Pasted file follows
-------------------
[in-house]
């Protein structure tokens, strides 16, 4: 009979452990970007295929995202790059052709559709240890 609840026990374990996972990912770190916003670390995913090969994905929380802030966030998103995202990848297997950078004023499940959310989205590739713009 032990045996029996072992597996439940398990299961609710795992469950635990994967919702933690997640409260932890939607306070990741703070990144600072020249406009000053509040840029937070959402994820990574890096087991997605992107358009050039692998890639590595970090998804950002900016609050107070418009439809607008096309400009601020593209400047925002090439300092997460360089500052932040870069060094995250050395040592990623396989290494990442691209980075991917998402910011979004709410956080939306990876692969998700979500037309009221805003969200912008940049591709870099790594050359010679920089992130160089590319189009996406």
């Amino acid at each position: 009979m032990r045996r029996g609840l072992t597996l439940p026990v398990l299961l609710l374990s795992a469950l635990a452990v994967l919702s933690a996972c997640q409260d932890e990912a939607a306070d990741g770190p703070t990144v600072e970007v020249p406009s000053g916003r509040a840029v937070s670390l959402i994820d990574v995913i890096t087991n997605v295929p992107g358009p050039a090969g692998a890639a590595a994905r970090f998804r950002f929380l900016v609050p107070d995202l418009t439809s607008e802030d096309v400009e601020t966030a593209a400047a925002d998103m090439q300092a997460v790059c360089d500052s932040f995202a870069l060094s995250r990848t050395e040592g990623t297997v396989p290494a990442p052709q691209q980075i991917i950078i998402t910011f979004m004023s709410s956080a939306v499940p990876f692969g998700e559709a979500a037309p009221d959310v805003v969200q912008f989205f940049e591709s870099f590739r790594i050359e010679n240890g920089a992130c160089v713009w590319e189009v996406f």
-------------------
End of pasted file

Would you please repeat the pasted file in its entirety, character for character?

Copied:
[in-house]
């Protein structure tokens, strides 16, 4: 009979452990970007295929995202790059052709559709240890 609840026990374990996972990912770190916003670390995913090969994905929380802030966030998103995202990848297997950078004023499940959310989205590739713009 032990045996029996072992597996439940398990299961609710795992469950635990994967919702933690997640409260932890939607306070990741703070990144600072020249406009000053509040840029937070959402994820990574890096087991997605992107358009050039692998890639590595970090998804950002900016609050107070418009439809607008096309400009601020593209400047925002090439300092997460360089500052932040870069060094995250050395040592990623396989290494990442691209980075991917998402910011979004709410956080939306990876692969998700979500037309009221805003969200912008940049591709870099790594050359010679920089992130160089590319189009996406």
């Amino acid at each position: 009979m032990r045996r029996g609840l072992t597996l439940p026990v398990l299961l609710l374990s795992a469950l635990a452990v994967l919702s933690a996972c997640q409260d932890e990912a939607a306070d990741g770190p703070t990144v600072e970007v020249p406009s000053g916003r509040a840029v937070s670390l959402i994820d990574v995913i890096t087991n997605v295929p992107g358009p050039a090969g692998a890639a590595a994905r970090f998804r950002f929380l900016v609050p107070d995202l418009t439809s607008e802030d096309v400009e601020t966030a593209a400047a925002d998103m090439q300092a997460v790059c360089d500052s932040f995202a870069l060094s995250r990848t050395e040592g990623t297997v396989p290494a990442p052709q691209q980075i991917i950078i998402t910011f979004m004023s709410s956080a939306v499940p990876f692969g998700e559709a979500a037309p009221d959310v805003v969200q912008f989205f940049e591709s870099f590739r790594i050359e010679n240890g920089a992130c160089v713009w590319e189009v996406f």